Portland Century - August 18th

Family Biking: How was the first day of school?

Posted by on August 28th, 2018 at 10:02 am

Obligatory first day of school photo.
(Photos: Madi Carlson)

This question is for everyone! Portland Public Schools started back up this week and this affects many more people than just biking parents like myself. Did you see anyone biking to school and get a warm, fuzzy feeling? Did you bike to school or bike with a kid to school?

Our Family Biking column is sponsored by Clever Cycles.

➤ Read past entries here.

We had a great first day of biking to school, despite my not doing a heck of a lot of planning and figuring out how long things would take. One of the things I like about biking for transportation is being able to just wheel my bike outside, hop on it, and go…versus walking to a bus stop at an appointed time. This works fine for making a trip to the grocery store in the evening or using Google maps’ time estimate when I’m riding somewhere alone using the most direct route, but getting kids to school on time for the first day ideally gets some practicing and number crunching.

While I’m not excited about the extra chunk taken out of my workday biking to two different schools with start times staggered by an hour, I’m jazzed about the new, longer commute. We’ll see more people on bikes, hopefully experience more street improvements, and find more free bookshelves on the side of the road.

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This first day my middle schooler came along to the elementary schooler’s drop off (1 mile) so we could continue straight to middle school (3 more miles). This got us to middle school much too early so we killed time at the closest bakery, which is much better than rushing and worrying about being late.

Full bike racks at Woodstock Elementary School on the first day is a good sign.

I thought the drizzle would prevent many classmates from biking, but we were in good company — the racks were completely full at Woodstock Elementary and we arrived to cheers for biking to Hosford Middle School, where we joined many other bikes at the racks. We saw several families biking in the opposite direction as we traveled between the two schools and we dinged our bells hello.

Arriving early to each school (I didn’t realize elementary school starts 15 minutes later than it did last year, oops) meant we didn’t experience the full effect of car drop-off traffic, but we got the brunt of it at pick-up time. I think the first day probably had more parents picking up by car than the average day will have and I’m eager to experience less packed streets.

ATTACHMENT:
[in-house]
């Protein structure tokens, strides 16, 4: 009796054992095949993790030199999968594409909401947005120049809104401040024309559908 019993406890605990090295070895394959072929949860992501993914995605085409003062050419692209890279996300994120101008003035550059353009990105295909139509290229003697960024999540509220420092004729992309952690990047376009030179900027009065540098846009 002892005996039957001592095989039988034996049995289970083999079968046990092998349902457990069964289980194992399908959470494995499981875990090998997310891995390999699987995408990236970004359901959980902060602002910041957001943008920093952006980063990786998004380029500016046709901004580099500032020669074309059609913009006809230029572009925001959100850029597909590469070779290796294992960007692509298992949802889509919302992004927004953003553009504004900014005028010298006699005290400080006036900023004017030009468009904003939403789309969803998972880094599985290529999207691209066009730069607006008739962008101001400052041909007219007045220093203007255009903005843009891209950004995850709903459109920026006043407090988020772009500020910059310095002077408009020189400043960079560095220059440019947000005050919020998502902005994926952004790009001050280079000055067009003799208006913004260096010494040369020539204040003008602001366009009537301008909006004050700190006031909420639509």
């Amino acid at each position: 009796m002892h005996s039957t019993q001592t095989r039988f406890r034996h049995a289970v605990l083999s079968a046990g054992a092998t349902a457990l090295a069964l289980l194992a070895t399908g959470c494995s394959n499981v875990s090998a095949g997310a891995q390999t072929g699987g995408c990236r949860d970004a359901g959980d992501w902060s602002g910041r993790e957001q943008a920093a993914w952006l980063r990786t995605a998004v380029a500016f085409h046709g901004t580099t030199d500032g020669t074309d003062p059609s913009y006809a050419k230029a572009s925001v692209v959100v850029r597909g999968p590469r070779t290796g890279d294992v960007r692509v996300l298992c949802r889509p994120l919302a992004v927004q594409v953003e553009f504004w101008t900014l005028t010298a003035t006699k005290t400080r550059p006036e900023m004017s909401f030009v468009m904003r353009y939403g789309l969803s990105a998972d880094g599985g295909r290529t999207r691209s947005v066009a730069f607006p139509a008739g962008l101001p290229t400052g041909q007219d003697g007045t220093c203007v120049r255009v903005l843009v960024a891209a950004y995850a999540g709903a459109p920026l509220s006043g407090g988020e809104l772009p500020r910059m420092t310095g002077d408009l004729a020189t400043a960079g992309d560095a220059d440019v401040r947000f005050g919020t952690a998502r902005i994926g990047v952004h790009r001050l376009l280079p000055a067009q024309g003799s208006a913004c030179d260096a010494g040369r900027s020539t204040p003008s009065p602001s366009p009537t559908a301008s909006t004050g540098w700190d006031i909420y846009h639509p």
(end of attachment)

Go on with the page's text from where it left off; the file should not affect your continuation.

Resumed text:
We’d love to hear what you experienced on the streets yesterday.

Please share any first-day-of-school thoughts and stories in the comments! Thanks for reading.

Remember, we’re always looking for people to profile. Get in touch if it sounds like fun to you. I’d especially like to feature families of color so please get in touch or ask friends of color who bike with their kids if they’re interested in sharing their stories. And as always, feel free ask questions in the comments below or email me your story ideas and insights at madidotcom [at] gmail [dot] com.

— Madi Carlson, @familyride on Instagram and Twitter

Browse past Family Biking posts here.

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12 Comments
  • Avatar
    John Lascurettes August 28, 2018 at 10:16 am

    Today was blissfully uneventful. Yesterday I rode my son to his first day of high school and he got dangerously close to being t-boned. It was nearly all his fault and a huge learning experience, but this father’s heart jumped out of his chest.

    We were crossing NE Knott at 16th going southbound. When we got to Knott, the intersection was corked by people waiting for the red light at 15th. I creeped out into the near lane between in front of a car and a landscaping truck (who was the one doing the corking) to check traffic in the opposite lane. As I could hear a car approaching from my right (but couldn’t see it), and as I said out loud, “hold up!” my son shot by me without looking or checking. We had a nice little passionate chat about what he did and then continued on. I caught the whole thing on GoPro and showed it to him after school just how close he got to getting creamed. I told him that even if he thinks I said “okay” (he didn’t), he should still always check himself. It’s his own body to protect. Never trust someone else’s assessment (including the driver facing us that was trying to wave us through!).

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      Phil Richman August 28, 2018 at 10:30 am

      Glad to hear your Son is OK! Near-misses are traumatic and sometimes life altering. We need more safe spaces for people, especially kids just trying to get to/from school. My middle-schooler cannot safely get to his school by bike, but walking to/from the school bus works just fine. Kudos to kids and their parents who are dedicated to riding.

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    • Madi Carlson (Family Biking Columnist)
      Madi Carlson (Family Biking Columnist) August 28, 2018 at 10:49 am